As I walk around the pastures this time of the year, especially with pasture growth slowing down and leaves falling off trees, I really notice what worked this year and what things went wrong.
I also try to think of ways we can reduce tearing up our fields when we feed hay this winter.
I also notice trends that may need to be addressed for next year before they get out of control.
For example, for over 25 years, I had been mowing under my fencerows and I had been successfully controlling weeds. However, over the past 15 years, Autumn Olive has been growing and spreading along my fencerow.
Whenever I mowed those plants, more would re-sprout. It got to the point where I could not see the fence in areas.
This year, I felt like I was left with no choice but to use a herbicide on the fencerow. It worked very well.
Another trend I saw this year was the spreading of Spotted Knapweed in pastures. If you do not have it, keep it out!
From July through September, keep an eye out for the plants in your fields. If you see one, pull it up, put in a plastic bag, dispose of it, or burn it. One this year will become a hundred next year.
They have been trying to invade my farm for the past four years and I have been pulling them up or spraying them along the road where they tend to get established. When I see some starting in my fields, I spray.
I do think it is a battle I will lose over time, and like many, I may need to spray entire fields with a broadleaf herbicide at some point.
Can you notice other trends? For example, one of my paddocks has some poverty grass growing in it for the first time.
That is a sign that I need to take a soil sample because my pH and phosphorus levels are low — probably very low.
When you have a situation like this, it will take time to correct, so now is time to take soil samples and get the pH corrected before adding fertility. However, we can also help this process along.
I had one field on my farm that was run down from mowing hay and for the past twenty years, I have fed hay in the field during the winter.
Now the organic matter and fertility is way up and is very productive.
If you have an area that needs to be improved, is feeding hay there an option?
If you are feeding large round bales, can you move them out to the field before the weather turns bad, space them around 20 feet apart and utilize portable electric fence to allocate the hay as it is needed this winter?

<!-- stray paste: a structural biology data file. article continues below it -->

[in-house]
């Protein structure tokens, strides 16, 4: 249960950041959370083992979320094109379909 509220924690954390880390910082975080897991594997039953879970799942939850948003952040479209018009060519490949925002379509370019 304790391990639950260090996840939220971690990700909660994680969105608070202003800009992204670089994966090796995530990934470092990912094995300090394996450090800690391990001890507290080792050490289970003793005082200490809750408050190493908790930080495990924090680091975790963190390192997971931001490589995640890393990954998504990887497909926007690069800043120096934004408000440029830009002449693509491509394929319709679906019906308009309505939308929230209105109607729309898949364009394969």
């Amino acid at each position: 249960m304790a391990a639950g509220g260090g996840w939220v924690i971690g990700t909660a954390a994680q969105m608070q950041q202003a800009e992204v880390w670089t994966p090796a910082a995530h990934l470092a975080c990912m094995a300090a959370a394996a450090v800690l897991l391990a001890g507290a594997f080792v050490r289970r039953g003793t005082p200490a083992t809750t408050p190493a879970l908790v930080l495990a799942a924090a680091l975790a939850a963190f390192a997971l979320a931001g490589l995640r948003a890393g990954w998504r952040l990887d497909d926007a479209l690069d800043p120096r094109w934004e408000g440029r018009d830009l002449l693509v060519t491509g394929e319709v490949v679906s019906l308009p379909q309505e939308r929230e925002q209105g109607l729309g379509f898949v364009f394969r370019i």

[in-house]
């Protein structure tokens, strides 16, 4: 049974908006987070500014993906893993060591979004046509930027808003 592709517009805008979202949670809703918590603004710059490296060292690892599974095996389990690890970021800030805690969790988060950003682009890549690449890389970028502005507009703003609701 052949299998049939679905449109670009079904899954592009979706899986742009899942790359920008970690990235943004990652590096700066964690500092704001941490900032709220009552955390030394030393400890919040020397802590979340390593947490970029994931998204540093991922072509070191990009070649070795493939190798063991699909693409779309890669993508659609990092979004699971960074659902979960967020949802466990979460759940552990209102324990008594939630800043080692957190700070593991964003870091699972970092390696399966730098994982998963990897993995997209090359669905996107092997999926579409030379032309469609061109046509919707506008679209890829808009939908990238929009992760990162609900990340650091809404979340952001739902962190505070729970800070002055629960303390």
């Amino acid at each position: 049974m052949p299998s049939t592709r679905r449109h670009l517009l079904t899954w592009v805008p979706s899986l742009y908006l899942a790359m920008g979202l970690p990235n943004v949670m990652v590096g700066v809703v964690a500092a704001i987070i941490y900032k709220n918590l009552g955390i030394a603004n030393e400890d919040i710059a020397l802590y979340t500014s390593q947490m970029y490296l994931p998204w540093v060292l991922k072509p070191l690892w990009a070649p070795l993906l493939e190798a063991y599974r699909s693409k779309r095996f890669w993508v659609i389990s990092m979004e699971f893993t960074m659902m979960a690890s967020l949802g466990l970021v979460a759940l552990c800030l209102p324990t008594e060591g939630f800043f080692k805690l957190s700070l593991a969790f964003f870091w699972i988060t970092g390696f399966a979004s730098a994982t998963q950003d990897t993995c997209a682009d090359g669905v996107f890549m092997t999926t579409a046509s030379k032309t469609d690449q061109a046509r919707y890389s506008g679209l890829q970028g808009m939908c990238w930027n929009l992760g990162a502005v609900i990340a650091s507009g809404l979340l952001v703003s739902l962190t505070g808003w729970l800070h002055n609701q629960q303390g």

If you feed small square bales, can you feed hay this winter in those areas that need fertility?
When you feed hay out in a field in the winter, there is a strong chance that the soil may get exposed from the heavy livestock traffic and tractors. There is a way that can be avoided.
If you place the hay out before the weather turns bad or if you can place bales out when the ground is frozen, tractor damage to the soil can be avoided.
If you can feed small square bales with an all-terrain vehicle, soil damage can be minimized. If you are able to consistently feed in different spots, damage can be minimized.
If damage to the field becomes too severe, maybe a heavy use pad is a good option for you.
This brings me back the fertility, feeding and seeding.
If you feed out in a pasture or hay field this winter and damage is not too severe, but soil is exposed, frost seeding may be a good option for you in February and March.
Some that have put out round bales in a certain area may do so with the understanding that the area will need to be lightly tilled and reseeded the next spring.
This is where an area with low fertility will work well. The added fertility and organic matter from the hay and manure will help if a new crop is established.
Grazing or haying
Finally, are you still grazing or are you feeding hay? As you think about the season, was there anything you could have done to extend the grazing season?
Even now, are there potentially any hay fields you could graze without damaging future crops? Are there crop residues that are available?
One of the most underutilized crops for grazing in Ohio is harvested corn fields.
If you have cattle, and calve in the late winter or early spring, is there an area you can keep the cattle off of until calving time to reduce mud issues?
As we move towards winter, there is still time to plan and evaluate to reduce issues for next year such as mud and fertility.
We also need to look at trends such as invasive species establishing themselves on our farms. They are much easier to control when there are not many.
Finally, if fields are looking run down, now is a great time to soil test so we can figure out what we can do for next year.
STAY INFORMED. SIGN UP!
Up-to-date agriculture news in your inbox!